New Film Clip: Winona LaDuke on Redemption
Toby McLeod – September 9, 2011

I first met Winona LaDuke in 1977, when we were both working to expose the environmental injustice of uranium mining in Navajo land — radioactive tailings piled around homesteads, former miners dying of lung cancer, thousands of abandoned mines that small children played in and used for sheep corrals. A fiery speaker and excellent investigative reporter, Winona has gone on to become a prominent voice for indigenous rights around the world. We interviewed her as one of our “big thinkers” — people who could put the sacred land protection movement into language and stories that will reach a wide audience.

I asked Winona about the apologies that have been offered to Aboriginal people in Australia and to First Nations people in Canada. These were national events of deep emotion and fanfare, but what was the long-term effect on healing the deep wounds of history?

Winona is executive director of the Native-led organization Honor the Earth, and she said a couple provocative things that I wanted to offer by way of introduction to the beautiful story she tells of real redemption that came to the Pawnee people after they and their seeds and food sources were relocated to far-off lands. It’s a story of homecoming.

But in Canada and Australia, the government apologies rang empty as resource grabs and massive new mines extract tar sands, nickel, cobalt, zinc and gold. “I would argue that we remain unable to fully heal because saying you’re sorry has to mean something,” Winona says, “and it has to change your behavior. That’s what you would tell a five-year-old: ‘You can’t kick your sister again.’ It has to mean something. Well, opening up a new mine after you say you’re sorry is not changing your behavior. Running a bulldozer over a sacred site is not changing your behavior. Allowing egregious contamination in a community after apologizing is not changing your behavior.”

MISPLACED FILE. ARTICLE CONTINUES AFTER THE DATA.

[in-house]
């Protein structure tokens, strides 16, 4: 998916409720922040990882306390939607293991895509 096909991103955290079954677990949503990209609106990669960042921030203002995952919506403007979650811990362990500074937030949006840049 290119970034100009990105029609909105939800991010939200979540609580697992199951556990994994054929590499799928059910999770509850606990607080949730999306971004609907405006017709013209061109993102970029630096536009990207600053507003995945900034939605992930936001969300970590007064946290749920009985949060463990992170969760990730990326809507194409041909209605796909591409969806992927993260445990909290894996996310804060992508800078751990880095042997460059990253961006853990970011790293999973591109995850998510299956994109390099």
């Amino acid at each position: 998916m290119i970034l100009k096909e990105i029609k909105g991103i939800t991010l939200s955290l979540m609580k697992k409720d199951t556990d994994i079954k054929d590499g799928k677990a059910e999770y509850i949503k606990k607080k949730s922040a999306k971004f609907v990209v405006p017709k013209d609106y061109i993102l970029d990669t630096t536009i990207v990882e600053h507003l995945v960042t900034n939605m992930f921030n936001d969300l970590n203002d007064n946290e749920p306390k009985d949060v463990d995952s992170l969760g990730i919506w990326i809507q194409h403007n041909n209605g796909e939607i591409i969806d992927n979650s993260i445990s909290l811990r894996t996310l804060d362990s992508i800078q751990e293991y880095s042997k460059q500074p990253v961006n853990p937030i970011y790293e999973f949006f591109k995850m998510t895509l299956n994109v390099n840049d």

“On one level, you want to tell them that what they’re doing is so wrong — in its spiritual terms, in terms of their own relationship to Mother Earth, and in terms of their denial of people’s humanity. Another facet that I always want to say is: Your plan is bad. You cannot continue to build a society that is based on conquest. We have run out of places to conquer, places to put our flags, new places to mine, new places to dam. At a certain point, you have to bring your world into some sort of economy that is durable and you need to do it sooner rather than later because the more you compromise ecosystems and spiritual recharge areas, the harder it will be for us all, including you, to recover.”

Enjoy the short film clip and hear Winona tell a powerful story of redemption and healing.

Blog Post Categories: Threatened Sacred Sites